Student Leadership throughout the IEP Process
Overcoming Barriers

Kelley Spainhour

Special Education Consultant

This is part three of our four-part series, Student Leadership throughout the IEP Process. In our last article, we looked at how a student’s participation in the process progresses over time. Here, we will discuss common barriers that are encountered as students learn to take leadership roles within the IEP process. You can read more on this topic in these articles in the series:
Best Practices
Progression of Participation

Student-led IEPs are one of the most powerful tools for equipping students with disabilities to advocate for themselves. Students who take appropriate and meaningful leadership roles in the IEP process are more motivated, self-aware, and confident. They learn to ask for and receive the support they need, solve problems, set goals, and work within a team.

Developing a student-led IEP program requires hard work, however. Everyone on the team has to be on board—student, parents, teachers, related service providers, and administrators. It can be challenging to make time for this work during a busy school day, and sometimes families have a lot of questions about why their young child should participate. Some of the most common barriers to developing a school-wide vision for student-led IEPs are discussed below.

Making Time to Provide Students with Leadership Opportunities in the IEP Process

School days are busy! Everyone wears multiple hats and juggles competing priorities. Grade these papers? Call that parent? Write next week’s quiz? Maybe you need to make last-minute adjustments to lesson plans? Yet, student-led IEPs are so powerful that committing to the time to prepare is worthwhile.

Budgeting time for the process is the most common and most challenging barrier to overcome. Teachers leading this process must first work with students and their families to identify an appropriate level of participation. Then, teachers must plan age-appropriate and meaningful ways to help students learn to analyze data, craft IEP goals, and make implementation plans. This work can be time-consuming, and it requires thoughtful planning.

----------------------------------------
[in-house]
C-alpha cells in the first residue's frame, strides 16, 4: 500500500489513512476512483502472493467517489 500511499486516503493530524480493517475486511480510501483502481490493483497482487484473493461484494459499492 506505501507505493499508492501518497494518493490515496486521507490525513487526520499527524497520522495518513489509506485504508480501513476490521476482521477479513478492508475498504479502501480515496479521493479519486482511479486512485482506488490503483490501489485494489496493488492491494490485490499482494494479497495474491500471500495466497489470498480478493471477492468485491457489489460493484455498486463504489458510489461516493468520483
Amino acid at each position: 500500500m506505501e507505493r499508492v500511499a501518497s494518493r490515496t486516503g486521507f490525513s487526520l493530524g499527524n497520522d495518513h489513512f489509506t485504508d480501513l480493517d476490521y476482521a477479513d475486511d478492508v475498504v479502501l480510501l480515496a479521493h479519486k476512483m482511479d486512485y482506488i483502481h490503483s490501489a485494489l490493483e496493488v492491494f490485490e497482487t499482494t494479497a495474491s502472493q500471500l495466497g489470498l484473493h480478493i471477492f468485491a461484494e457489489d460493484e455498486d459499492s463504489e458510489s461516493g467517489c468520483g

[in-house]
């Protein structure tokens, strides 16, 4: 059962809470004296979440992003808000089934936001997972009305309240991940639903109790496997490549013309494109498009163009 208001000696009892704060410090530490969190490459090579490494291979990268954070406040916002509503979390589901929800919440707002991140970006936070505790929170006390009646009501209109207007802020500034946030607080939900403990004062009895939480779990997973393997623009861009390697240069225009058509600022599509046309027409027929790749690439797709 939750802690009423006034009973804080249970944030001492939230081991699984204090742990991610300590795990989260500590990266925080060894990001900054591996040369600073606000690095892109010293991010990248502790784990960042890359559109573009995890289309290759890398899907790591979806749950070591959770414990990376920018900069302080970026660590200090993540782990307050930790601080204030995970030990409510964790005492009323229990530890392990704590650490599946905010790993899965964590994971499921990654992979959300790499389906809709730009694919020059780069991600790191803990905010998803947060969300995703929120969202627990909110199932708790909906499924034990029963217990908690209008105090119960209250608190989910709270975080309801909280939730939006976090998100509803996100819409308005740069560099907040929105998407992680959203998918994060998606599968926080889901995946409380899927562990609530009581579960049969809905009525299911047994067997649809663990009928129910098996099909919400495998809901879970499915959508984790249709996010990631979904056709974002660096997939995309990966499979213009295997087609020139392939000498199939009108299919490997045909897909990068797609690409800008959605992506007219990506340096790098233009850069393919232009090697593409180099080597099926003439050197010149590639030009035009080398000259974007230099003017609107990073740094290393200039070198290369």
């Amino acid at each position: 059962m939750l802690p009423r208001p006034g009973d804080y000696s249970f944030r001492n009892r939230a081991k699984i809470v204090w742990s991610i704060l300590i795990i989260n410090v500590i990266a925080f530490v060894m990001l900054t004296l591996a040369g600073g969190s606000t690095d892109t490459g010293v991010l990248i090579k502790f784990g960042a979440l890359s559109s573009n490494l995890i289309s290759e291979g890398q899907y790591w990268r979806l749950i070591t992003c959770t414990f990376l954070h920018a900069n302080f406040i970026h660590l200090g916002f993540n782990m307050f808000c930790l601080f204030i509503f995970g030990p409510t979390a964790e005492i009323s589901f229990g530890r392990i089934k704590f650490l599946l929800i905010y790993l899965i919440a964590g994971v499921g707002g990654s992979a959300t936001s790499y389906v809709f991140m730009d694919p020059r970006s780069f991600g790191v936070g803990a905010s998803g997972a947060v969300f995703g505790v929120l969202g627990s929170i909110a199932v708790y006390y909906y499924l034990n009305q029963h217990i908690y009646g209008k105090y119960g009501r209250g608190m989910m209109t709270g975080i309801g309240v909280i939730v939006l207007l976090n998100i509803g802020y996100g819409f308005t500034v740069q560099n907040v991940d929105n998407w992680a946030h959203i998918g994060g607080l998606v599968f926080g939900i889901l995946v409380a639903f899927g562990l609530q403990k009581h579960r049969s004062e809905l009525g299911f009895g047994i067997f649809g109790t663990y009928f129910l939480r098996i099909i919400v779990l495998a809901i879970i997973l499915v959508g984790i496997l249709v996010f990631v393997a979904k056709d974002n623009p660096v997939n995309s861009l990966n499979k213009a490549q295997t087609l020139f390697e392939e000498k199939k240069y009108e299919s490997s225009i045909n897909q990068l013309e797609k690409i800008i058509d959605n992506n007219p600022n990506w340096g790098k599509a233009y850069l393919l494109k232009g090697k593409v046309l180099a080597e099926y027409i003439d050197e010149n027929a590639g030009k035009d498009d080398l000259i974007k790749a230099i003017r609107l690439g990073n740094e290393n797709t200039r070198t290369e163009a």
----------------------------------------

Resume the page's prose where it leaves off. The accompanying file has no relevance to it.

The purpose of making time for organization and planning is to make sure the rest of your workflow throughout the month and quarter is as clear and efficient as possible. Try these steps:

Create Designated Planning Times

Set aside time during a planning period at designated intervals, such as once per month or twice per quarter. Get organized about where each student on your caseload is in terms of leadership in the IEP process.

Determine the Family’s Preferred Communication Channel

Plan when and how you will communicate with the student’s family. Do they prefer email? An afterschool phone call? An evening text message?

Stay on Top of Your Master IEP Schedule

Double-check your calendar for upcoming IEP meetings to make sure nothing takes you by surprise.

Prepare Your Paperwork in Advance

Create or update the templates you use during your meetings with students as you craft goals and reflect on progress together. (This way, you only need to tweak resources before a meeting with a student.)

Drill Down to a Monthly Schedule

Make your schedule for the coming month (or quarter) to solidify which students you will meet with and when. If you need to get coverage for a class or check with an administrator, do so during this sacred time.

When Parents Are Reluctant to Include the Student in a Leadership Role

Teachers may find some parents are hesitant about allowing their child to participate in the IEP process. This is normal! As the primary advocates for their children, parents want to ensure the school does what’s best for their children. Of course, teachers want what’s best for a child, too! But some parents may worry that having their child participate in the IEP process will feel overwhelming.

One of the most helpful things teachers can do to reassure parents is to explain that there is a continuum of leadership roles and a progression of participation in the IEP process. Help them understand exactly how their child will be involved and ask for their ideas. It is usually wise for most students to begin with an observational role, or to submit a contribution in writing or by a video prepared beforehand. Dispel the fear that the child will be put on the spot in the middle of the meeting to answer a challenging or accusatory question in a room full of adults.

Above all else, remember that parents are partners in the IEP process and collaboration is essential to a strong, effective IEP team.

Involving Young Children in Their IEP Meetings